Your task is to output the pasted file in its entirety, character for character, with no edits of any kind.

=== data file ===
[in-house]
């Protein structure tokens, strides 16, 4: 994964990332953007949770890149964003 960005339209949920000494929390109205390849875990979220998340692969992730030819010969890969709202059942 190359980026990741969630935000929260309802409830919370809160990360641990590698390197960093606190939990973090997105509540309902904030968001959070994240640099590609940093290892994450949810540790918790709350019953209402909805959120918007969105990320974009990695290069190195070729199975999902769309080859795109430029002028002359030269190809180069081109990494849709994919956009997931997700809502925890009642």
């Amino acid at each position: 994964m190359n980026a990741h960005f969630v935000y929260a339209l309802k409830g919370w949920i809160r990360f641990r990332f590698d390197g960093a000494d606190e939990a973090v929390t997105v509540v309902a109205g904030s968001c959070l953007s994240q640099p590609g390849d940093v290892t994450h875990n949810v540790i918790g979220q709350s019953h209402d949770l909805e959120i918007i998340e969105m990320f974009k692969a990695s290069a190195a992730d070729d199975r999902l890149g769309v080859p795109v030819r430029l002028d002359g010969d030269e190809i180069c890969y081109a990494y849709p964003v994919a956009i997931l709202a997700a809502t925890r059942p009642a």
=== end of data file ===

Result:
[in-house]
């Protein structure tokens, strides 16, 4: 994964990332953007949770890149964003 960005339209949920000494929390109205390849875990979220998340692969992730030819010969890969709202059942 190359980026990741969630935000929260309802409830919370809160990360641990590698390197960093606190939990973090997105509540309902904030968001959070994240640099590609940093290892994450949810540790918790709350019953209402909805959120918007969105990320974009990695290069190195070729199975999902769309080859795109430029002028002359030269190809180069081109990494849709994919956009997931997700809502925890009642």
């Amino acid at each position: 994964m190359n980026a990741h960005f969630v935000y929260a339209l309802k409830g919370w949920i809160r990360f641990r990332f590698d390197g960093a000494d606190e939990a973090v929390t997105v509540v309902a109205g904030s968001c959070l953007s994240q640099p590609g390849d940093v290892t994450h875990n949810v540790i918790g979220q709350s019953h209402d949770l909805e959120i918007i998340e969105m990320f974009k692969a990695s290069a190195a992730d070729d199975r999902l890149g769309v080859p795109v030819r430029l002028d002359g010969d030269e190809i180069c890969y081109a990494y849709p964003v994919a956009i997931l709202a997700a809502t925890r059942p009642a």